Friday, November 21, 2014

The Honour of the Crown

The Reign of Christ (Year A)
23 November 2014

Saint Faith’s Anglican Church
Vancouver BC

Propers:  Ezekiel 34.11-1, 20-24; Psalm 100; Ephesians 1.15-23; Matthew 25.31-46

Click here to listen to the Sermon as preached at the 10.00 a.m. Eucharist on the 23rd.

         In recent years I have been pondering what it means to be an immigrant.  You see, I have been an immigrant twice in my life.  When I was a year old, my mother and I travelled the Atlantic to join my father in the United States.  Although my physical connection with England was a brief one, the reality of being the son of an English mother has always been part of my life.  I remember very well the tension of living with my grandparents in England for a year in 1960 while my mother, sister and I waited for housing so that we could join my father in Germany.  I went to an American school, but I was different from my classmates; I knew all the words to ‘God Save the Queen’ while everyone else was singing ‘My Country ‘Tis of Thee’.
         When Paula, David and I emigrated to Canada in 1987, we faced the challenge of moving to a country so very much like the United States in many outward ways, but so very different.  To this very day I experience being an ‘immigrant’.  Friends here in Vancouver will say something that reminds me that I am not a native-born Canadian.  Friends in Toronto will say something that reminds me that I am a Westerner.  Family in Colorado will say something that reminds me that I am no longer an ‘American’.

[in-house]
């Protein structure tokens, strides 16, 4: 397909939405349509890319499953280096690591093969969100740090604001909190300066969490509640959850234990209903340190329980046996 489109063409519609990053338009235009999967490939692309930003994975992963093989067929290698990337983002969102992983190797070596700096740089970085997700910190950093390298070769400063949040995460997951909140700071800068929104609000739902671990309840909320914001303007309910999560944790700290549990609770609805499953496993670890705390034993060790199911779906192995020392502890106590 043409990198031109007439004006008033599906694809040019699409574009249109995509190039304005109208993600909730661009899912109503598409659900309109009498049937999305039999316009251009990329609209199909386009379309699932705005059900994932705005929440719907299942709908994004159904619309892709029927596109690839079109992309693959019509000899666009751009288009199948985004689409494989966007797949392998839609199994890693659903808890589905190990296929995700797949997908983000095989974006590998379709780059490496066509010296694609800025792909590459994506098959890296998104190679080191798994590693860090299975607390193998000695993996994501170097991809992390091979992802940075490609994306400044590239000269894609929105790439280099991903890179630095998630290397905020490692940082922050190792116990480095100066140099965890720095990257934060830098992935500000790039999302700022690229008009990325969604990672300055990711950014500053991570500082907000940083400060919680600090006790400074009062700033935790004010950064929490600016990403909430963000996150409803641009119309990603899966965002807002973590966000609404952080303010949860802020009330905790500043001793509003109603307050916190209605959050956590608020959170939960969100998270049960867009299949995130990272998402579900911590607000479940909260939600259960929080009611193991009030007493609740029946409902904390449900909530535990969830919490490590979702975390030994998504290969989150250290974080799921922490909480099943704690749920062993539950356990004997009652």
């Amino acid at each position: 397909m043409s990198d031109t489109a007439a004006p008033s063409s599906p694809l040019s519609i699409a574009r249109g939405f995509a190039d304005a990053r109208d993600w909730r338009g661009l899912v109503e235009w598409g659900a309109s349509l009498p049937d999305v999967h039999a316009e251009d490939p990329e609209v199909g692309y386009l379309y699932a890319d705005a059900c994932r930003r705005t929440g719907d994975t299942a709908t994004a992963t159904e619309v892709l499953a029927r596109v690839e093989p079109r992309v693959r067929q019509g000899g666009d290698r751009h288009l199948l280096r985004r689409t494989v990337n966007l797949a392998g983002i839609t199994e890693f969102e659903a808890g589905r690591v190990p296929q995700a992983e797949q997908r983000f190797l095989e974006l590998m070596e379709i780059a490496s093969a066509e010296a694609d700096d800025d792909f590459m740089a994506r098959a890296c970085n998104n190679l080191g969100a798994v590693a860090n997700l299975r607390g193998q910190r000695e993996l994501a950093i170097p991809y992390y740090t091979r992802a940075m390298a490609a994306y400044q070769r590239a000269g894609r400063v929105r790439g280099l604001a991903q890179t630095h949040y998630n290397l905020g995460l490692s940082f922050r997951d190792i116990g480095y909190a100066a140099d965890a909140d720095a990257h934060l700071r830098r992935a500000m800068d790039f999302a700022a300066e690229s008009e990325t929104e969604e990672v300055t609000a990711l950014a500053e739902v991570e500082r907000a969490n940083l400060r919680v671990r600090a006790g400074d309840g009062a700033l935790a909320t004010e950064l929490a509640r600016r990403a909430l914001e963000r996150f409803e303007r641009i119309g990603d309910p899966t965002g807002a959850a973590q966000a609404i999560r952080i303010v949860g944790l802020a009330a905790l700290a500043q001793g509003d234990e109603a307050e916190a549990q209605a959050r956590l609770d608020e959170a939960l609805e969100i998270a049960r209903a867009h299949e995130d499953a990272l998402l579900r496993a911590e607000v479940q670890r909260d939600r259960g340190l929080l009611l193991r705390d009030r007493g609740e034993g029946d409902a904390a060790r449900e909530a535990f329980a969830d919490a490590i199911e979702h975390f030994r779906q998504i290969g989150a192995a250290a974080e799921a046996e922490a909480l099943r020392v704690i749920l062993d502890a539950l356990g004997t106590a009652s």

Our law student daughter, Anna, introduced me to a concept that reminded me once again of being an immigrant, of the differences between the United States and Canada.  She spoke about a person in the legal community she had met who, in her words, brought ‘dishonour to the Crown’.  Her comment was made in passing, but, as I was preparing for today’s sermon, her words came back to me.
         In the United States the highest authority is the Constitution.  All political, military and legal officials pledge to defend the Constitution against all enemies, foreign and domestic.  But given that in many states judges and prosecutors are elected, politics inevitable colours the interpretation of the Constitution and the prosecution of those who threaten the well-being of the people.  There is probably no more political process in the United States than the appointment of federal judges, despite every effort to maintain some semblance of judicial neutrality.
         But here in Canada we have the notion of the ‘honour of the Crown’.  This phrase has often been used in reference to the relationship between First Nations and the government of Canada.  It is the duty of the government to maintain the ‘honour of the Crown’ in its dealings with First Nations.  This responsibility began with the Royal Proclamation of 1763 and its principles regarding the rights of First Nations in Canada.